MOUNTAIN WARFARE TRAINING CENTER, BRIDGEPORT, Calif. --
Marines with Company F, 2nd Battalion, 7th Marine Regiment, performed a tactical non-combatant personnel evacuation training mission via aircraft as part of Large Scale Exercise 2014 at the Mountain Warfare Training Center in Bridgeport, Calif., Aug. 13.
The exercise is a bilateral training event being conducted by 1st Marine Expeditionary Brigade to build U.S. and Canadian forces’ joint capabilities through live, simulated, and constructive military training activities from Aug. 8-14 aboard Marine Corps Air Ground Combat Center in Twentynine Palms, California.
The Marines of 2nd Bn., 7th Marines traveled from Twentynine Palms to Bridgeport in three CH-53E Super Stallion Helicopters. During the mission, the Marines escorted the simulated evacuees to board two MV-22B Ospreys, which were used to rapidly remove them from the danger area.
“[In Bridgeport], we were able to link up with the personnel we were supposed to recover, using speed and a lot of coordination, so we could fly them out as soon as possible,” said 1st Lt. Jarrod Dlugos, a platoon commander with Fox Co., 2nd Bn., 7th Marines.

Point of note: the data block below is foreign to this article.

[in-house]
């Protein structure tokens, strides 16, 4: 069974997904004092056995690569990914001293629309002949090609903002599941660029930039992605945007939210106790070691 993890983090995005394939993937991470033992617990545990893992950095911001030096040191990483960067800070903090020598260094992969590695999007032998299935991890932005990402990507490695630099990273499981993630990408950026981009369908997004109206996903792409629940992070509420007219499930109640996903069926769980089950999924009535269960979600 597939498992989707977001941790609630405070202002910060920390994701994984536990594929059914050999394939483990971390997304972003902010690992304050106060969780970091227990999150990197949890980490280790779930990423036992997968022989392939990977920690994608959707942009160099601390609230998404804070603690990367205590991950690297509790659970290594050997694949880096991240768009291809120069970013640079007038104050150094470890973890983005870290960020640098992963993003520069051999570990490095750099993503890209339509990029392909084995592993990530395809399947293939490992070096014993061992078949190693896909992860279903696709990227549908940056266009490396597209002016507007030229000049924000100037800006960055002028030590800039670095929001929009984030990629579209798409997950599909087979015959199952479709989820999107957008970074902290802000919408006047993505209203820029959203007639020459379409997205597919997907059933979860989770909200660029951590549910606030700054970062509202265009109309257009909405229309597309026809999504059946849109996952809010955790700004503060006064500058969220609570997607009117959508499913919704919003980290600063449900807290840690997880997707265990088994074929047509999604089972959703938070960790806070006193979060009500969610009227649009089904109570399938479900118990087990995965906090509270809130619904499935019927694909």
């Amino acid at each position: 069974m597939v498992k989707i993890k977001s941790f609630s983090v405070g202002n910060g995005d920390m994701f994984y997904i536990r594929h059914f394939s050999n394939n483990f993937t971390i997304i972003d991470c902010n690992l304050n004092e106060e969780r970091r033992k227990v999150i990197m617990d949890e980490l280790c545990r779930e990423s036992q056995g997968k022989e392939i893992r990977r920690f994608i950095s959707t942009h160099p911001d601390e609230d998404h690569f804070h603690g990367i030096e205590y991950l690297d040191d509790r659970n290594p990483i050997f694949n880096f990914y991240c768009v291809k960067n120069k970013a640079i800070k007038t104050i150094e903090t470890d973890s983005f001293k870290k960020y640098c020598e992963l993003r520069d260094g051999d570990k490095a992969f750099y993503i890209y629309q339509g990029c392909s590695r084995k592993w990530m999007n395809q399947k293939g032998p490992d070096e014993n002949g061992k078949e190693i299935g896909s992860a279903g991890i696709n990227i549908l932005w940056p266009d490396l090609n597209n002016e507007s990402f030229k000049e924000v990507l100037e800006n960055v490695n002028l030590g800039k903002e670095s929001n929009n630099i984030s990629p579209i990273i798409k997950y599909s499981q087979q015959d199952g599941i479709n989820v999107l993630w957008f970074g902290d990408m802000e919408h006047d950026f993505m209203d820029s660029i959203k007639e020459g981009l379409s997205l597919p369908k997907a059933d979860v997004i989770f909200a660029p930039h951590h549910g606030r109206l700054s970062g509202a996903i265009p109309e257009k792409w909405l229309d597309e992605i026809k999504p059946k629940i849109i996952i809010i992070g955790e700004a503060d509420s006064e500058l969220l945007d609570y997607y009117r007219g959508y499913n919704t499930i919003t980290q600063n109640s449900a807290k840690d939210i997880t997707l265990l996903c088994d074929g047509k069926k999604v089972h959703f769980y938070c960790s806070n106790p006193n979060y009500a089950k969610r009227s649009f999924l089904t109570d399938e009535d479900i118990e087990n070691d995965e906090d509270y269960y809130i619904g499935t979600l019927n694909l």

The Marines extracted the personnel while taking all precautions to ensure the well-being of the non-combatants. Safety, speed and mission accomplishment were imperative.
“We were able to extract the personnel and ourselves without exposing [any of us] for too long,” said Dlugos.
Keeping skills like personnel extraction sharp is essential to guarantee the safety of Americans, who work overseas.
“We have a lot of U.S. assets in embassies, and you never know when you’ll have to get your people out,” said Lance Cpl. Joseph Vokt, a machine gunner with 2nd Bn., 7th Marines.
The drill also served as a way to practice extraction of aircraft personnel.
“If an aircraft gets shot down, it’s going to be up to us to conduct that tactical recovery of the aircraft and its personnel,” said Dlugos. “This is extremely relevant in today’s environment.”
Practicing tactical evacuation techniques is one of the ways Marines with 1st MEB remain up-to-date with training to address current conflict scenarios around the world.
“There might not be boots on the ground, however, there is a large aircraft presence over the Middle East,” said Dlugos. “It’s always going to be a relevant mission for the Marine Corps.”
Staff at the combat operations center had live feedback while the training evacuation was being conducted, as part of the combination of live, simulated and constructive military training.
Tactical non-combatant personnel extraction is another asset 1st MEB has to offer. As LSE-14 comes to an end, the Marine Corps is able to count on a MEB with sharper and more efficient tactical evacuation techniques.